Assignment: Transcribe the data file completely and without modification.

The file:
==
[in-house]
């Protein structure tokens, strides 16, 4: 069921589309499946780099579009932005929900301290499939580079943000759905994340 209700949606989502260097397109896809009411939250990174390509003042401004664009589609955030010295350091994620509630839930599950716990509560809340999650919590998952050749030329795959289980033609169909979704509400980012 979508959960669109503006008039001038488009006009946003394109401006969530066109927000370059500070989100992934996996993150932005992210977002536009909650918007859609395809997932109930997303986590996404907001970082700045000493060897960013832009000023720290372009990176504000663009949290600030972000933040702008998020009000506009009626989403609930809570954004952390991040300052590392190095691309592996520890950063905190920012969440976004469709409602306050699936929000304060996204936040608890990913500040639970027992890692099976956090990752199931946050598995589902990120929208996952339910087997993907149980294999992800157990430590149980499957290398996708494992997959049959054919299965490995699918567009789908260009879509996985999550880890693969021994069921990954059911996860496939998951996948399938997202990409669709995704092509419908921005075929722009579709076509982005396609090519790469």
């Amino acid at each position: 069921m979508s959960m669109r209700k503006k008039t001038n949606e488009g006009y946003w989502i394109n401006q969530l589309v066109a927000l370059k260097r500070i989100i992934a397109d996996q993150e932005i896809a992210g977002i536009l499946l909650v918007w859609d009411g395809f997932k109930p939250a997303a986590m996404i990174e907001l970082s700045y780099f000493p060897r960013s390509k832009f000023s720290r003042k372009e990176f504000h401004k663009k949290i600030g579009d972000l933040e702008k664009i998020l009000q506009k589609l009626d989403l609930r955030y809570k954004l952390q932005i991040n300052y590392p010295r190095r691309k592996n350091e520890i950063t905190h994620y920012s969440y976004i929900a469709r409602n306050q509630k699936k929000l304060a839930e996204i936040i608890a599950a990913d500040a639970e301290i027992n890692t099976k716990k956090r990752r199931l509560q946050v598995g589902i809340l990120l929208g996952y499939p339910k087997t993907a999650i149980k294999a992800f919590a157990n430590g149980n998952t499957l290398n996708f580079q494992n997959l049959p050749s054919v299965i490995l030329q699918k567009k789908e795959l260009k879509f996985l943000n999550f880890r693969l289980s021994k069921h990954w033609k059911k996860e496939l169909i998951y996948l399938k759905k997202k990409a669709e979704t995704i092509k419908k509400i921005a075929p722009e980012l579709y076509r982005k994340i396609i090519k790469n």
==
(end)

[in-house]
């Protein structure tokens, strides 16, 4: 069921589309499946780099579009932005929900301290499939580079943000759905994340 209700949606989502260097397109896809009411939250990174390509003042401004664009589609955030010295350091994620509630839930599950716990509560809340999650919590998952050749030329795959289980033609169909979704509400980012 979508959960669109503006008039001038488009006009946003394109401006969530066109927000370059500070989100992934996996993150932005992210977002536009909650918007859609395809997932109930997303986590996404907001970082700045000493060897960013832009000023720290372009990176504000663009949290600030972000933040702008998020009000506009009626989403609930809570954004952390991040300052590392190095691309592996520890950063905190920012969440976004469709409602306050699936929000304060996204936040608890990913500040639970027992890692099976956090990752199931946050598995589902990120929208996952339910087997993907149980294999992800157990430590149980499957290398996708494992997959049959054919299965490995699918567009789908260009879509996985999550880890693969021994069921990954059911996860496939998951996948399938997202990409669709995704092509419908921005075929722009579709076509982005396609090519790469």
């Amino acid at each position: 069921m979508s959960m669109r209700k503006k008039t001038n949606e488009g006009y946003w989502i394109n401006q969530l589309v066109a927000l370059k260097r500070i989100i992934a397109d996996q993150e932005i896809a992210g977002i536009l499946l909650v918007w859609d009411g395809f997932k109930p939250a997303a986590m996404i990174e907001l970082s700045y780099f000493p060897r960013s390509k832009f000023s720290r003042k372009e990176f504000h401004k663009k949290i600030g579009d972000l933040e702008k664009i998020l009000q506009k589609l009626d989403l609930r955030y809570k954004l952390q932005i991040n300052y590392p010295r190095r691309k592996n350091e520890i950063t905190h994620y920012s969440y976004i929900a469709r409602n306050q509630k699936k929000l304060a839930e996204i936040i608890a599950a990913d500040a639970e301290i027992n890692t099976k716990k956090r990752r199931l509560q946050v598995g589902i809340l990120l929208g996952y499939p339910k087997t993907a999650i149980k294999a992800f919590a157990n430590g149980n998952t499957l290398n996708f580079q494992n997959l049959p050749s054919v299965i490995l030329q699918k567009k789908e795959l260009k879509f996985l943000n999550f880890r693969l289980s021994k069921h990954w033609k059911k996860e496939l169909i998951y996948l399938k759905k997202k990409a669709e979704t995704i092509k419908k509400i921005a075929p722009e980012l579709y076509r982005k994340i396609i090519k790469n």